End-to-end encryption explained as if you were five by Paolo Insogna
End-to-end encryption (E2EE) fortifies data by transforming it into an unreadable format using encryption keys, ensuring only authorized endpoints can decode it. This security measure shields sensitive information — like business documents, financial records, medical data, or personal conversations — during transmission.
Its importance lies in preventing cyber threats that cost businesses millions in breaches, encompassing response expenses, revenue loss, and reputational harm. E2EE doesn’t just encrypt messages. It enables strict control over data access through a centralized policy management system.
Combined with a key management protocol, it protects information at every stage, preventing breaches and preserving customer trust while attaching to regulatory compliance. Nevertheless, skepticism persists regarding the security of this system, particularly among individuals needing more technical expertise and familiarity with technology.
During his lecture “Maths or magic? End-to-end encryption explained like I’m five” at the Full Stack Europe conference we attended in October, Paolo Insogna (Core member at Node.js) clarified misunderstandings about end-to-end encryption, highlighting that decrypting the system would take roughly 100 years, making the accessed data irrelevant.
What is end-to-end encryption?
At the beginning of our conversation, Paolo made it clear: there are only two possible forms of encryption. One is the regular one, and one is the end-to-end. He explained that the biggest difference is if we have to transfer some data from point A to point B going through somebody in the middle. Usually, what happens is that we send the data to encrypt to somebody that decrypts the data and sends it to the other party.
He continued that this technique is way more secure because the data is never decrypted and is never readable by anybody who is not supposed to be the final recipient of the message, which then means that even if the data packets are hijacked or stopped in any way, there’s nothing you can do with those data:
For instance, the authorities can’t read that data because not even the company physically holding it can access it. Companies don’t possess the key to decrypted data.
To make his point even better, Paolo gave an example that is close to all of us. If we lose the password for online accounts at, say, Google or Apple and don’t have any recovery options, those companies wouldn’t be able to decrypt our accounts:
They are not capable of decrypting the data. The data is gone forever. They do not like it, but it’s just how it works.
Why is it important?
Then, we asked Paolo if all messaging apps needed to use E2EE, and he was emphatic: They should. He explained why – given the power of the devices, there is no harm in applying encryptions because they are very fast. So encrypting a very small text message takes a few milliseconds, and the same crypt takes a few mills:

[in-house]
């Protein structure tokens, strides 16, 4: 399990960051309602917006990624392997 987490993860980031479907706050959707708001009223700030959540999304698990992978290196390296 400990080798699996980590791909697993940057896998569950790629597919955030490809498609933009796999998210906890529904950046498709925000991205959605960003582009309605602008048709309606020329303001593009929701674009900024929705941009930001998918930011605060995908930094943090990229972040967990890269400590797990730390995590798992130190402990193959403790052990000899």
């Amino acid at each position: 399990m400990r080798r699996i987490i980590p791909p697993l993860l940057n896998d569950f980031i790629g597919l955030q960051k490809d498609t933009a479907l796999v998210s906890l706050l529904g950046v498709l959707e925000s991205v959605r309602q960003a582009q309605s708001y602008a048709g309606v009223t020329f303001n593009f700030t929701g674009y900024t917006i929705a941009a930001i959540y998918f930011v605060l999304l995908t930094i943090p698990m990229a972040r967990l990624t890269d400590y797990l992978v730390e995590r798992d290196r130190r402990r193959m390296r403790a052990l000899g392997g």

There is no good technology excuse not to use this technique. On the other hand, I am aware of the state of consciousness of contemporary society. First, we have high-level security problems like national security problems caused by governments and state institutions not encrypting their data.
Paolo points out that this is a wrong point of view because problems arise when E2EE is not used, not because the technology is bad and permeable. The mathematics behind it is so secure that not even all the computing power of Facebook can decrypt your message. That’s why companies should trust technology:
Let me put it this way: nobody doubts that if an engineer builds a bridge, the bridge will stay up. They should trust developers as well.
Is it really secure?
Asked to explain how secure end-to-end encryption is, Paolo pointed out that the point of encryption is not that data could never be decrypted. That’s because, in the long run, if someone tried all possible combinations, they would discover the right one at some point.
The core idea is to make guessing the right combination so hard that decrypting it would take so long that the data eventually encrypted would become useless:
If you try to decrypt my health data by brute forcing, so you try every possible combination, it will take you 100 years in 100 years. I’m long dead.
Will faster computers be able to decrypt it?
The only thing potentially threatening end-to-end encryption is quantum computing, as those computers are way faster than the ones we currently use:
Quantum computers are way faster, and I’m talking a million times faster than today’s computers. So it becomes possible to decrypt the data much more rapidly.
However, this scenario is only possible if we keep the data encrypted today with slower computers and use faster computers to decrypt. Paolo points out that if we have faster computers to decrypt, we will have equally fast computers to encrypt. So, he believes there will be an equalization of forces in the future.
Finally, when we asked Paolo what steps engineers should take to ensure encrypted data in the future, he replied that as soon as they see these computers happening, they should eventually keep all the data they still care about, decrypt it, and replace it with more robust encryption.